Anyway, it reminded me of a book I just finished so I thought I would scribble down my thoughts.

It was dangersouly close to being awful, teetering closely to a whole slew of cliches, from torture chambers to religious sects to the 21st century internet/hacker heroine.  But it managed to do it incredibly well and the book was a real page turner.  It’s really timely too with a critical view of banking and should be made into a movie immeditaly.


Haha, I just read a professional review of the book from the Times which was a lot more critical, but really true as well. The ending was less than plausible and the protagonist was likeable, but tailor made for a screenplay, not a novel in that he seems a bit cookie cutter and too good to be true.


29 Jan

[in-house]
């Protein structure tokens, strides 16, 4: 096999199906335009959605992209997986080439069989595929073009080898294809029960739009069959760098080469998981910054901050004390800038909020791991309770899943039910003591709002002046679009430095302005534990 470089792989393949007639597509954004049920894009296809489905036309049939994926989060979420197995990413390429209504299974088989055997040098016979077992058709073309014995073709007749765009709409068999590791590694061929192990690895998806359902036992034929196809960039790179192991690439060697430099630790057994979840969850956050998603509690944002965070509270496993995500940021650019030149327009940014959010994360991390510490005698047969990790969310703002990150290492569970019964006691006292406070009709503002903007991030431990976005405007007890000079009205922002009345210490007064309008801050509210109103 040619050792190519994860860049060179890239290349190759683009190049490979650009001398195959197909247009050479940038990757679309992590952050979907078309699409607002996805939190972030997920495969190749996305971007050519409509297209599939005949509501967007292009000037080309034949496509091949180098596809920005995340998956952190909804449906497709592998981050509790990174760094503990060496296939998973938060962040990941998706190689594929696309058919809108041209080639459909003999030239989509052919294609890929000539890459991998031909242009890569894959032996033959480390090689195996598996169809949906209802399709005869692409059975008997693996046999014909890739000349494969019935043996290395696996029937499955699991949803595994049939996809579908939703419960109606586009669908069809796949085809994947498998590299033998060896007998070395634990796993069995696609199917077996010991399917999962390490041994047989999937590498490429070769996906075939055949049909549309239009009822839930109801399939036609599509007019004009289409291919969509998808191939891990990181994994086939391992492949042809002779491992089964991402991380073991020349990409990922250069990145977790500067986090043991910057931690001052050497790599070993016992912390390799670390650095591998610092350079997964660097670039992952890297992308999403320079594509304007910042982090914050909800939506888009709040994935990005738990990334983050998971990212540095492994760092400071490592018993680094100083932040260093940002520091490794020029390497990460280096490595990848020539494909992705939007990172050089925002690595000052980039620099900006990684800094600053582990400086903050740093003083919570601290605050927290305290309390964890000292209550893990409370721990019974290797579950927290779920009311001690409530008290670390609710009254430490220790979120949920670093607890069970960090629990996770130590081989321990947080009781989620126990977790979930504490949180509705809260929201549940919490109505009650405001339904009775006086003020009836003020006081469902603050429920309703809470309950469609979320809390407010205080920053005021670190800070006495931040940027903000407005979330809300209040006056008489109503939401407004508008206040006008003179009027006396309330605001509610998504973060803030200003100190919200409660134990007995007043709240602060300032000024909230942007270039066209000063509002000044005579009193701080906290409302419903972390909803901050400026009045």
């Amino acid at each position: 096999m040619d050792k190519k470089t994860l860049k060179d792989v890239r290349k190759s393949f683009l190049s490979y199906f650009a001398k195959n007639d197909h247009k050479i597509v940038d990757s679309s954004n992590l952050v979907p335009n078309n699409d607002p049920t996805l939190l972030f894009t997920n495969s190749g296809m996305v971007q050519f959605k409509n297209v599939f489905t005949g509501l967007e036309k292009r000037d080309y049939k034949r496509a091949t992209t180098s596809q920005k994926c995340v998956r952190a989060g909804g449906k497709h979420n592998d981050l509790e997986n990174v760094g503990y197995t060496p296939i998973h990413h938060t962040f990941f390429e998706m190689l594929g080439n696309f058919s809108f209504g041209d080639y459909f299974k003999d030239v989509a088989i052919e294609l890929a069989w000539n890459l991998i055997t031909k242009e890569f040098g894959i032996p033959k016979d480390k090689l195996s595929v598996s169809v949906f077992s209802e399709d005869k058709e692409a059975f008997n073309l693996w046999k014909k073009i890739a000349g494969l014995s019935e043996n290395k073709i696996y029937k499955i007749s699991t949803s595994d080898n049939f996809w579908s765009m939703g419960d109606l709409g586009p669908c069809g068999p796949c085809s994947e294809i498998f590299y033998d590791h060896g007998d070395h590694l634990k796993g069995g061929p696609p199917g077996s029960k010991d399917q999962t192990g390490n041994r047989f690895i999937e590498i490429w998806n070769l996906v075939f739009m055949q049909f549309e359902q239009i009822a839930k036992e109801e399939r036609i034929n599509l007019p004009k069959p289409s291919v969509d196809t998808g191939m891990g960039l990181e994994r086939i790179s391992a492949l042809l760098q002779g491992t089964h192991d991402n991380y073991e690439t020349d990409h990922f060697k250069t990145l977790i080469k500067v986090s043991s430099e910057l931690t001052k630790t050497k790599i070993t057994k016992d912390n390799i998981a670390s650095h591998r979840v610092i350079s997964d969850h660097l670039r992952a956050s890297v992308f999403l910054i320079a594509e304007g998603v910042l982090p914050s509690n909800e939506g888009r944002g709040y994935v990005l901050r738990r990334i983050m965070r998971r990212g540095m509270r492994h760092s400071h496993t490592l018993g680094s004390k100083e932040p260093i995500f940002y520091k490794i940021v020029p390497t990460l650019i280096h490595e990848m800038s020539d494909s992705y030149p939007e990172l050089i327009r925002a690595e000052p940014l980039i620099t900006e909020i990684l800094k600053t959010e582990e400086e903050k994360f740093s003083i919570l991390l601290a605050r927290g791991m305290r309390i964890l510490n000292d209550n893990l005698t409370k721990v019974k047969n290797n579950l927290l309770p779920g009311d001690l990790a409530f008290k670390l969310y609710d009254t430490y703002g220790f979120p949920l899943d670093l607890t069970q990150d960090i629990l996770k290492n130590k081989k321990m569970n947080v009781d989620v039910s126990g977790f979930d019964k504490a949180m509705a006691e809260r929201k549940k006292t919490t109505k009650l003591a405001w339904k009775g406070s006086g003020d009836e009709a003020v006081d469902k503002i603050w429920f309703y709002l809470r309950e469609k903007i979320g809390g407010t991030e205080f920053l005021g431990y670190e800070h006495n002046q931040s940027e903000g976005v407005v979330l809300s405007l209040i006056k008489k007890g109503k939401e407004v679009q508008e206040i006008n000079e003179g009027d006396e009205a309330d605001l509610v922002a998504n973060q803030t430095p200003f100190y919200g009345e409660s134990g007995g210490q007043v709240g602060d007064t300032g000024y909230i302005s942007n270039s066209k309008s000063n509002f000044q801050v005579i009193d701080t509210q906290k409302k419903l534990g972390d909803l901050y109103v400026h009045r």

I finished a textbook of a biography about Che Guevara while I was sick in Puerto Madryn.

I felt like I had lost a friend.

Not because he was a figure without blemishes, but because the book provided the most extensive account of a person I’ve ever read.

Let me explain: It felt completly voyaristic to read about someone’s life so thoroughly as I had just done so.  Everything from his sexual adventures as a teenager to his relationship with his father to the guerilla war in Cuba was recorded.

My thoughts on Che?

The book implied that Che was driven to guerilla warfare because of psyschologcal needs for comradery and a sense of fullifment after finding a cause he can believe in.

Sounds like someone I can relate to.  Especially since he found his cause while vagabonding.

But it’s such a shame that a man so seemingly smart and flexible adopted a philosphy so rigid.  Once he found marxism, he nievely read Russia’s textbooks on economics and swallowed every word as fact.  And he was unwavering in his belief that revolution can only be won with force, putting him up against moderates who wanted to create change using elections, even if they were communists as well.